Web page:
In early October, the seven Yale Olympians returned to New Haven for a Elis-in-London celebration. It was a glorious weekend—going to practice with the current Yale team, answering questions at a panel discussion at the Yale Law School, being honored at the Yale football game, reconnecting with Yale alum young and old at the Head of the Housatonic, dedicating new racing boats at Gilder Boathouse… It was such an honor and a privilege to be welcomed back at Yale, and the entire event was the perfect way to add closure to the whole post-Olympics period. Now it’s time to pick myself up off the couch, dust off my 48-month calendar, and start looking forward to my next steps.
The Olympics were surreal, exciting, and absolutely magical—a never-ending adrenaline rush! It’s as if your birthday, Christmas, college spring break, the Super Bowl, NCAA March Madness, and a family reunion all fell in the same two-week period. You’re surrounded by celebrities, and you receive VIP treatment wherever you go. There’s an open bar, a famous chef in the kitchen, and children asking for your autograph outside the Village gates. You have front-row seats and a backstage pass to the hottest show in town. We didn’t have enough suitcases to take home all the free swag that sponsors were throwing at you. For two surreal, exhilarating weeks, you ARE a superstar.
And then, just as quickly as it began, the Olympics ended… the smoke of the fireworks from the Closing Ceremonies had barely cleared away, and already volunteers were already starting to close up the facilities, take down the signs, and ship the athletes on their pre-dawn shuttles back to Heathrow International Airport.
The team receives so much mental preparation in the lead-up to the Olympics—how to cope with the pressure, the ever-present media, the distractions of the Village, the intensity of competition. But no one can prepare you for the emotional roller-coaster as you transition back into ordinary life.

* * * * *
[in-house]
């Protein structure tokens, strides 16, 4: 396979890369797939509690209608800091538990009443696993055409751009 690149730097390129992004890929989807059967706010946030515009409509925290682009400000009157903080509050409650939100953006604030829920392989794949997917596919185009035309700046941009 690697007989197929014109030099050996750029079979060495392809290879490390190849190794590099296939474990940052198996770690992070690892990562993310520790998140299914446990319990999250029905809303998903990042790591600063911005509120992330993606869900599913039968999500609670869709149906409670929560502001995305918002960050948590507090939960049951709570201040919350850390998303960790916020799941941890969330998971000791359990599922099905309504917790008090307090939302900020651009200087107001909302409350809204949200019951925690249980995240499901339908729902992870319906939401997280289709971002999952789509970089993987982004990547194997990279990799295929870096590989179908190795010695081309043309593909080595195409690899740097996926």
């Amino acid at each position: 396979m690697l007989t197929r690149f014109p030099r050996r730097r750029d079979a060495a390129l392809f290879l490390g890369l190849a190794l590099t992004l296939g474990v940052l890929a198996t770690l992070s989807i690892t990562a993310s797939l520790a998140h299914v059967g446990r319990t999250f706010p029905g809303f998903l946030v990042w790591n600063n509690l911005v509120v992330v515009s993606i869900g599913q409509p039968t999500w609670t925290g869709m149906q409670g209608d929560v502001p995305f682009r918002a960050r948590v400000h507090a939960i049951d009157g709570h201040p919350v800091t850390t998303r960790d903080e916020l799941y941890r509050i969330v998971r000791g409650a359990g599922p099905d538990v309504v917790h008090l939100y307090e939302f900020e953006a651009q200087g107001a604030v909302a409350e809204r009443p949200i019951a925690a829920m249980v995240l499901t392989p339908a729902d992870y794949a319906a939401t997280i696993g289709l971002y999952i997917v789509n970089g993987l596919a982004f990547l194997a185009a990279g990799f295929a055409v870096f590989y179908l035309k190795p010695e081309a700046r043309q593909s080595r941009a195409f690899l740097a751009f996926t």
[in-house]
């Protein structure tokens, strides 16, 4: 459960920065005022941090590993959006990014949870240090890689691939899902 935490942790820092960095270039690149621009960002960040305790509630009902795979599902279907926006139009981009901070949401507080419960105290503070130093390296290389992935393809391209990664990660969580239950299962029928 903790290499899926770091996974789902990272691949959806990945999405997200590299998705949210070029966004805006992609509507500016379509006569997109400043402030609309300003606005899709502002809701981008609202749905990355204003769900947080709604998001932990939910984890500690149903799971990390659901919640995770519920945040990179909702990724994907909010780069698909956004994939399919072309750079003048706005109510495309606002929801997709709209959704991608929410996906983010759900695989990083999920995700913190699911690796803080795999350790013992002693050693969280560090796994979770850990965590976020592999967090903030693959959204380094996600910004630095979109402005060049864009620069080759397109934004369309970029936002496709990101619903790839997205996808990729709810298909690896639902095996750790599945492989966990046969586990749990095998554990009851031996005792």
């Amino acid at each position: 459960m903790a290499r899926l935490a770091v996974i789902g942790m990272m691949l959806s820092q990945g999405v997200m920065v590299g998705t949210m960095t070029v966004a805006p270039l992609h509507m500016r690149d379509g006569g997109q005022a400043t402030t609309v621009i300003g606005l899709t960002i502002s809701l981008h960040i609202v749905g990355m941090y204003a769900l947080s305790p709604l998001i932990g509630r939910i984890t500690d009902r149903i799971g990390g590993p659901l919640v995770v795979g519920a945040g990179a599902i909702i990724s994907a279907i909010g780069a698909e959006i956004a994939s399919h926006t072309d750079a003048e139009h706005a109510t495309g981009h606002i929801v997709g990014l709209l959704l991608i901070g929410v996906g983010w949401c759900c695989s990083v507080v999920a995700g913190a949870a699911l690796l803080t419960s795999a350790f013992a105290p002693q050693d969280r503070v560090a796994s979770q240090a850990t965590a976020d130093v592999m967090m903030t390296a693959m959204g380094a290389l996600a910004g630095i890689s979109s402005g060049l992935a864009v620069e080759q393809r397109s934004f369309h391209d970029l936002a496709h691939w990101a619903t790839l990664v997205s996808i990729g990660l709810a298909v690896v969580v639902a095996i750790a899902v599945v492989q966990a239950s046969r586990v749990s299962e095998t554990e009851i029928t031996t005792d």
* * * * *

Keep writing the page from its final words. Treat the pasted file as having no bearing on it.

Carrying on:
I’m taking a short break from the Princeton Training Center in order to pursue my education—a doctorate in physical therapy at Eastern Washington University. But training at home leads to a myriad of challenges: after the excitement of London, how do I motivate myself for that lonely gym session? How do I keep myself accountable for that 6am workout if my pair partner is 3000 miles away? How do I balance the pressures of training, work, school, and family when I don’t have a coach and a team manager to establish a daily schedule for us? It’s definitely a struggle, and I’m still figuring it out!
For this fall, I’m focusing on health—I still need to resolve the lingering injuries from the January car accident, and try to maintain fitness while not flunking out of school (first Clinical Anatomy exam this morning! Eek!). But come winter, it’s time to start rebuilding up my calluses! If I’ve learned anything in the last two months, it’s this: you gotta use it, or lose it; I’ve rowed almost everyday for seven years, and it still only took eight weeks of cross-training to leave my hands as smooth as a baby’s bottom. !!!